Tuesday, June 10, 2014

Perfecting our Speech in the Smyser Library using iPads by Emily Porter, Librarian, Smyser Elementary School

I wanted to pilot some ideas I had about the students’ prior knowledge using smartphones and taking selfies, with an educational twist. I thought about all the times I saw a parent ask a child to take a photo with the smart phone and then share it on Facebook or YouTube.  I started thinking that they could flip the task on themselves to improve speaking and writing. With all of that technological expertise, I figured 4th graders would be able to handle the tech part - all I would have to do with them is work on the writing task. Voila! the Sixty Second Speech unit was born.

Using topics the students would be able to write about abundantly, I asked them to answer writing stems. I put the stems on the elmo and distributed index cards. I put the timer on for 60 seconds and told the kids to write - using the stems as the springboard. We did this 3 or 4 times before I distributed the iPads. I wanted the kids to be exposed to the pacing before they tried to actually film for 60 seconds.

 Students took turns filming each other. They were frustrated at first because many did not have a speech that lasted sixty seconds - even though they had written for 60 seconds. They struggled with the concept - that writing takes longer than speaking.  It would have been a cool realization if they had recognized the metacognition - but they are only 4th graders after all :)
Once they got the iPads and saw their speeches were too short  for themselves, they would go back and write more about the topic. While someone else was being filmed, kids would be furiously writing.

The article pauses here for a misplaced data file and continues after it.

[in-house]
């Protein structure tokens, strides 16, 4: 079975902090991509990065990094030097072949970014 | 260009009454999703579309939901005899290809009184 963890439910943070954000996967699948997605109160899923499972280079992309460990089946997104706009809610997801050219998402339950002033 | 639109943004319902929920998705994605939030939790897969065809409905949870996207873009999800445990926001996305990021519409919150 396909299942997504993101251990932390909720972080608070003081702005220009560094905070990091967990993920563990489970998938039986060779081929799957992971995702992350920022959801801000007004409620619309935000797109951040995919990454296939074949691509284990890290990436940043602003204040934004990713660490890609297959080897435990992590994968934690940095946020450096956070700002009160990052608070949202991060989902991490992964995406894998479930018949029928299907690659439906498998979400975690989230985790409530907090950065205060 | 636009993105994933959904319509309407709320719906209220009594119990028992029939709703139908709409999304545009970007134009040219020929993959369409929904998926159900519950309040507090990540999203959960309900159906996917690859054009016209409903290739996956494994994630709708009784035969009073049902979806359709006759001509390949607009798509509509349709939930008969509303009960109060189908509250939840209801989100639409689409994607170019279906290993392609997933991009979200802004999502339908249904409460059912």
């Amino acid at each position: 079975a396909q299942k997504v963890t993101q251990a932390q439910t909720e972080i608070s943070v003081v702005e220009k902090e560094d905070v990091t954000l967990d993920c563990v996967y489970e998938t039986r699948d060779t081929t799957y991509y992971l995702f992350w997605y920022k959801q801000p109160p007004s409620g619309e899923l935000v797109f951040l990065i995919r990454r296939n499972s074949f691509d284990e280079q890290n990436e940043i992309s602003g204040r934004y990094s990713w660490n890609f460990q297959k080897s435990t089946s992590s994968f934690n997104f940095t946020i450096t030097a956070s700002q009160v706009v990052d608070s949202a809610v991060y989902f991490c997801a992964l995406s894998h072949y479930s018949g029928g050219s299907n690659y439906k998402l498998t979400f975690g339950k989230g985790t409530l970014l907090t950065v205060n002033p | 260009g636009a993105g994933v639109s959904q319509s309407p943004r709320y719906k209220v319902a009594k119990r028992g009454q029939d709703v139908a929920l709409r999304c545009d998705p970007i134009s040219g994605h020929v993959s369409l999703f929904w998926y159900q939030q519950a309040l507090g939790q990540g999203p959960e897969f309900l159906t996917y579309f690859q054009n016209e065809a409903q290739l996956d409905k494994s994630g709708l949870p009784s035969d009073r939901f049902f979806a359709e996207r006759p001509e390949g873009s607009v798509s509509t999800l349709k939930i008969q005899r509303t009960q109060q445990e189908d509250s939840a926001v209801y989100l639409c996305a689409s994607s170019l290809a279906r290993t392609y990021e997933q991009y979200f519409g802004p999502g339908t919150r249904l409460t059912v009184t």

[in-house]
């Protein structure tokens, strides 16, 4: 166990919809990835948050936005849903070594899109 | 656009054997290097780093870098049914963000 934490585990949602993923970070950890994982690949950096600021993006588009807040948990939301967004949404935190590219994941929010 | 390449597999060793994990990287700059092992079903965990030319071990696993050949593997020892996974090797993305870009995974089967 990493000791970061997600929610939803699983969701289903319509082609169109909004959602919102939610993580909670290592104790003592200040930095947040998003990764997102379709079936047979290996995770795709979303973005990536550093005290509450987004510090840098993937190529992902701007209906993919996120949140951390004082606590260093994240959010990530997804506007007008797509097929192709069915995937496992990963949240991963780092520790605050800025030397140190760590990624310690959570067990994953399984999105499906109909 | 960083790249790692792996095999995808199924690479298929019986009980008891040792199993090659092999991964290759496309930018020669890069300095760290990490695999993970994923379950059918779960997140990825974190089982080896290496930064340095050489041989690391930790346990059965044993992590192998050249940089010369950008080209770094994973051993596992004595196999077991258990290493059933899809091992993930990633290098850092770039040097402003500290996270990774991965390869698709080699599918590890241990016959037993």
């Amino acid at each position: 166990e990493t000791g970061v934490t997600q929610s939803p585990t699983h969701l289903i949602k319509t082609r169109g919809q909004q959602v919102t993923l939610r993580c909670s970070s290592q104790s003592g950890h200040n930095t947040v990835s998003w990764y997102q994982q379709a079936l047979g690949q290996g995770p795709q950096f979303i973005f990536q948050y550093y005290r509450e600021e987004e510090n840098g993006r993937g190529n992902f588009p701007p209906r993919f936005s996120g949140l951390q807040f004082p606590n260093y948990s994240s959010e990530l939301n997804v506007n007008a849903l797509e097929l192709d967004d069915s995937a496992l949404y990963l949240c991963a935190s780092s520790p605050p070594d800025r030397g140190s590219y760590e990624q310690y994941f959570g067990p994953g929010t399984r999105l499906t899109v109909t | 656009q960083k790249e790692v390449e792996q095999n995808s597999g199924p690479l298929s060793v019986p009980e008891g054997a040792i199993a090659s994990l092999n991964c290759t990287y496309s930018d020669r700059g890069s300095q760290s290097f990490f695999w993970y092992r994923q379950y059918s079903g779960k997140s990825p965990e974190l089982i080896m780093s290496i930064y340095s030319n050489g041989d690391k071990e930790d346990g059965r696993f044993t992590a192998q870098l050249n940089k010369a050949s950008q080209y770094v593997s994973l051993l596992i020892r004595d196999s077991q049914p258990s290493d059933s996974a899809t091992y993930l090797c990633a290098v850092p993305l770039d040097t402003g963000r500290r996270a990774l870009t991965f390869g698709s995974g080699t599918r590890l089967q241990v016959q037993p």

Each student watched the timer. As it ticked, the student recording could not believe how long a minute of talking could take. I heard a lot of, “keep going, talk slower,” and reactions of, “That’s it??!! But I wrote on both sides of the card!” The activity helped with pacing and timing. Students would go back and continue the drafting process without prompting. They wanted to make that 60 second goal. I didn’t have to force anyone to participate - they coached each other to success.

EL students wanted to use the iPads, so the most timid students gave speeches so that they could film the partners. There is something about being “behind the camera” that was alluring to the students.  Going back to my original thought, I do believe it was the students’ level of comfort with smartphones that lent itself to the activity. Never had I been able to get kids who spoke little or no English or those self-conscious of their speech to talk to a large audience. In front of the iPad, however, the dynamic changed. This activity has made me rethink how I  teach EL students, for sure. Maybe it is due to all the practice kids have talking on Skype and video chatting with friends and family away from Chicago. Whatever the reason, I will continue to use the iPads to encourage writing and speaking with my 4th graders.

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